WB push to revive silk industry of Kashmir
Rs 12 crore spent under JTFRP project to upgrade decades' old silk factory
To boost silk production in Jammu and Kashmir, the World Bank-funded Jhelum Tawi Flood Recovery Project (JTFRP) has spent over Rs 12 crore to infuse new lease of life in the sick silk factory in Srinagar.
"JTFRP under World Bank assisted project is constructing Showroom-cum-interpretation center of the composite market for the whole chain of wool activity at Bemina Srinagar. We are also aiming to infuse new lease of life to the Raj Bagh silk factory," said CEO JKERA/JTFRP, Dr Syed Abid Rasheed Shah.
"The project is in the final stage and it will largely benefit the stakeholders including cocoon-producing farmers," he said. The CEO informed that under the project, construction of the composite market center building for whole chain silk activity at Rajbagh Silk factory, Srinagar is also at its final stage.
"The project is coming at the cost Rs 12.537 crore and will have a large social impact," he said.
"The factory's resurrection is part of the government's plan to boost silk production across Jammu and Kashmir," Shah said, adding under the modernization plan latest state-of-art machinery is being procured with the financial assistance of the World Bank.
"The machines include the high capacity winding machines, 2 for 1 twister machines, sectional warping machines, rapier silk weaving looms, etc.
He said that these machines will be vital to further improving the quality of the silk fabric manufactured at the factory besides increasing the quantity of fabric manufactured and providing ease of working as more than one machine can be operated by a single worker.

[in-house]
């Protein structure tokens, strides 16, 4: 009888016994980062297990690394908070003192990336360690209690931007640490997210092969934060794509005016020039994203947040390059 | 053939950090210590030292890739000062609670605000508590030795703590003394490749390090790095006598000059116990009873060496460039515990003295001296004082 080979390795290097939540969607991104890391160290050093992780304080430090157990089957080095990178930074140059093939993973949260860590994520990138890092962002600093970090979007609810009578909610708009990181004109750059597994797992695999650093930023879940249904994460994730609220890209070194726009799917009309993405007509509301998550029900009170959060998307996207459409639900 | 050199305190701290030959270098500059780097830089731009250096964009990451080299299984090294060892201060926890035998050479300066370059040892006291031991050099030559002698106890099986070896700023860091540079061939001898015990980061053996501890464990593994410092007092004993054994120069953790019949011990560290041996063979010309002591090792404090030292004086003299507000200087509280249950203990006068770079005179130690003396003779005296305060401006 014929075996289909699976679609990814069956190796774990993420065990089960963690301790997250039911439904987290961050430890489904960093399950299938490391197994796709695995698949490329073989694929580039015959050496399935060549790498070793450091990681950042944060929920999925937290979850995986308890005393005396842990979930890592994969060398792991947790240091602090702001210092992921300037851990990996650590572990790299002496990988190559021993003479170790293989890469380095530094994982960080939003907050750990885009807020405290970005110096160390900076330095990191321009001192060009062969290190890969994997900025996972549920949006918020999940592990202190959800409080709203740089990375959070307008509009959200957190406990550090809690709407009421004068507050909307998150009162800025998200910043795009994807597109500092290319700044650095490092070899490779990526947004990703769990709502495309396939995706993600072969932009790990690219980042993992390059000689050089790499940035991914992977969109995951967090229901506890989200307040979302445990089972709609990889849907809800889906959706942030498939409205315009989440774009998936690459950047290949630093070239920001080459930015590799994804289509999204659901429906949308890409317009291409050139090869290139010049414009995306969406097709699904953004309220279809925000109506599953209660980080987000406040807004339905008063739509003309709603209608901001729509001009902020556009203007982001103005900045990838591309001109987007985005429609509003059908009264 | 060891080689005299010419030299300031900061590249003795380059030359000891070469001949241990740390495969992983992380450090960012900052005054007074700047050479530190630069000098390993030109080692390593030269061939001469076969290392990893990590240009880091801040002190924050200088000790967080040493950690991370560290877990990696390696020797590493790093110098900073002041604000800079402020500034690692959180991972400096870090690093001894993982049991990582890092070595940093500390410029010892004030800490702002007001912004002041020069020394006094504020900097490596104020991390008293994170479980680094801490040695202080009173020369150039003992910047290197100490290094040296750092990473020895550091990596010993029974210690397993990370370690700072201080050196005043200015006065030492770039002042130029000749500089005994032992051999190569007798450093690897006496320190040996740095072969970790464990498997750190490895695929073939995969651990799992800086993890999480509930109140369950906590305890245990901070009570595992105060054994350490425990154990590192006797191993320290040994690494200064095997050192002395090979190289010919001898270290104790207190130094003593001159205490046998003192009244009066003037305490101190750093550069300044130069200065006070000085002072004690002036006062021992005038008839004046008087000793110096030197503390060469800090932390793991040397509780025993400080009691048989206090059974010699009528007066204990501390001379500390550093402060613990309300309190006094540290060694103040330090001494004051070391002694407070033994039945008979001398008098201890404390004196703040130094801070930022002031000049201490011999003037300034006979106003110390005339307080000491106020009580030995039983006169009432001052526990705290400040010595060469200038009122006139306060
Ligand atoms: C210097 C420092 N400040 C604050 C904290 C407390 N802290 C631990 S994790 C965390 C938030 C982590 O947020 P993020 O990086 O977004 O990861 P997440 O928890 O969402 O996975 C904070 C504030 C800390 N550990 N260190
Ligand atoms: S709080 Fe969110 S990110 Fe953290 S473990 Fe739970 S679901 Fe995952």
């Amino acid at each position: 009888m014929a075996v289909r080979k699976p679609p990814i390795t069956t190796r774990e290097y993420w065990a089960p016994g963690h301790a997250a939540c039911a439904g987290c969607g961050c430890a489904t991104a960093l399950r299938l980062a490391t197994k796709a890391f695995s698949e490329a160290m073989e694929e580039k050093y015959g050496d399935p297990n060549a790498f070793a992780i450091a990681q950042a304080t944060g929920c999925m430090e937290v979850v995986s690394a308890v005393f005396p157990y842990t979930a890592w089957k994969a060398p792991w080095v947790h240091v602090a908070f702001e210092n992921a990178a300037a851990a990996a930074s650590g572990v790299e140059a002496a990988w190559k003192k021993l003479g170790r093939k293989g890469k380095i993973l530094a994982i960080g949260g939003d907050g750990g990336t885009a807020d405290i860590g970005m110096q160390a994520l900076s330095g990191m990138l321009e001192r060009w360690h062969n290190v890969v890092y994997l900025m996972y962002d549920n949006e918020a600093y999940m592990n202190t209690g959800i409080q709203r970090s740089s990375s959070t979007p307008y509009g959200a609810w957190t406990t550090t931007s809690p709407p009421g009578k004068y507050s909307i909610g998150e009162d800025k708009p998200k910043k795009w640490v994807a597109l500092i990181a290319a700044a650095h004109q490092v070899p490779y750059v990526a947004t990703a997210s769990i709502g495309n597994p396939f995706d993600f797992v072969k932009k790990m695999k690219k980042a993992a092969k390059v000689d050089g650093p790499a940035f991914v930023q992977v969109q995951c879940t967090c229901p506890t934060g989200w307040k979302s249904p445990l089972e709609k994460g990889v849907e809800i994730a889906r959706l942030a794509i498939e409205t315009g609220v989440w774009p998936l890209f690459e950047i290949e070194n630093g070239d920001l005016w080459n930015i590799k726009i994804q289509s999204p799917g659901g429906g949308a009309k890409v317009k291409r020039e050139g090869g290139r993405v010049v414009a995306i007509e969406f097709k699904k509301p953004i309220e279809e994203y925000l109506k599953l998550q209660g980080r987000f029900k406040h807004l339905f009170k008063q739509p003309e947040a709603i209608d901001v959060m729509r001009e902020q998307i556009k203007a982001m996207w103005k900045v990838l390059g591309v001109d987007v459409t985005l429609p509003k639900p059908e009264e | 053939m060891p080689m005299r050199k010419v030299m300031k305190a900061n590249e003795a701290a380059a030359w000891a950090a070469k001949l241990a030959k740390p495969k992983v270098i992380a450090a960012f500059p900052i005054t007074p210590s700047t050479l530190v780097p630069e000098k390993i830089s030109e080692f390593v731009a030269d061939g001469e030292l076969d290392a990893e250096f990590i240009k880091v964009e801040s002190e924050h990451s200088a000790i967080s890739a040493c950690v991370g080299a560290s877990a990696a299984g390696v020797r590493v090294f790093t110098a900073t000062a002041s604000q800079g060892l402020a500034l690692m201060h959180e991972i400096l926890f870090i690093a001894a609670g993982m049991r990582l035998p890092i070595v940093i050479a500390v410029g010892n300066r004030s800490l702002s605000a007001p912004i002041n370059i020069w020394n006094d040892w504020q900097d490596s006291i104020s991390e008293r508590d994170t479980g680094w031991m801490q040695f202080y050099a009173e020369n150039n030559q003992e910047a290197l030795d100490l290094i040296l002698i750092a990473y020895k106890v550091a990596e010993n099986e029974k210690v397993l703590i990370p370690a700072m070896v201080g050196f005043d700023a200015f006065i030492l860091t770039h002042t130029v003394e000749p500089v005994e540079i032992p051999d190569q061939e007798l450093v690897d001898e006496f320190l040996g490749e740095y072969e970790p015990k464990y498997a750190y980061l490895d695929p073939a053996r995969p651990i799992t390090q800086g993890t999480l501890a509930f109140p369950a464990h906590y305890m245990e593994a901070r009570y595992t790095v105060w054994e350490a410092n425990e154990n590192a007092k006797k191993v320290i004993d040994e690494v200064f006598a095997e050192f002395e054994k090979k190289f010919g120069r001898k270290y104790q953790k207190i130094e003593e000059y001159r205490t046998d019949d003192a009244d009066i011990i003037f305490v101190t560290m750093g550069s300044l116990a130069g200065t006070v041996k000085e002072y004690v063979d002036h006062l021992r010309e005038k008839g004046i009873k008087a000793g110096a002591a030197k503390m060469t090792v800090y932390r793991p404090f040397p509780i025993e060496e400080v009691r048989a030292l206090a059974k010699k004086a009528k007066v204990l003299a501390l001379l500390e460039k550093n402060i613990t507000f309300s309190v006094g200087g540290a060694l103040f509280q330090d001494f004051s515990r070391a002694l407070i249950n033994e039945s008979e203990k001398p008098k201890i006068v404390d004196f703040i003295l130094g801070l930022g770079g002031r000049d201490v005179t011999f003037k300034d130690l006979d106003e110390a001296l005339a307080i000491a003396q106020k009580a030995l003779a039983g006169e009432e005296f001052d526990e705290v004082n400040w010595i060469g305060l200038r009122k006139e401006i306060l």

According to officials, Jammu & Kashmir is among the seven top wool-producing places in India which produces around 7.38 million kgs of wool ranking 2nd just after Rajasthan.
"J&K sells more than 50 percent of raw wool to other states like Rajasthan, Punjab, and Himachal," officially informed.
"Nearly 50,000 families are connected to the sheep rearing sector. They largely belong to the weaker section of society," said an official from Animal and Sheep Husbandry.
Kashmir's association with silk dates back centuries. The erstwhile state was known around the world for the finest quality of silk production. The valley produces various varieties of silk.
The prominent Rajbagh Silk factory outlet got damaged during the 2014 floods. Under the WB-assisted JTFRP project, the Jammu and Kashmir government is restructuring and recreating the vital damaged projects.
"We are providing adequate outlet facilities to the Rajbagh Silk Factory and Bemina Woollen Mills," said an official at JTFRP.
According to officials, a massive push is being given to the infrastructural facilities and modernization of the machinery under the project.
As an infrastructural stimulus, a composite market center for the whole chain silk activity is under construction with more than 90 percent of work completed. The two-storied sprawling building with a plinth area of 15,000 sft will have a state-of-art-showroom where the silk products manufactured in the factory will be showcased.
The officials informed that to preserve the heritage value of the Rajbagh Silk Factory, the consultants have also been engaged who are working on devising the comprehensive conservation plan for the old heritage complex.
The reopening of the factory has brought cheer to nearly 50,000 cocoon-producing farmers in the Valley, who will be the direct beneficiaries. The government also plans to impart training on skill development for the project.
Commissioner Secretary, Industries and Commerce, MK Dwivedi, said that the recently established Silk Filatures and Silk Weaving factory at Bari Brahmana Jammu has produced 4.50 lakh meter silk fabric. And it would benefit around 20 thousand families associated with cocoon rearing in the Jammu Division.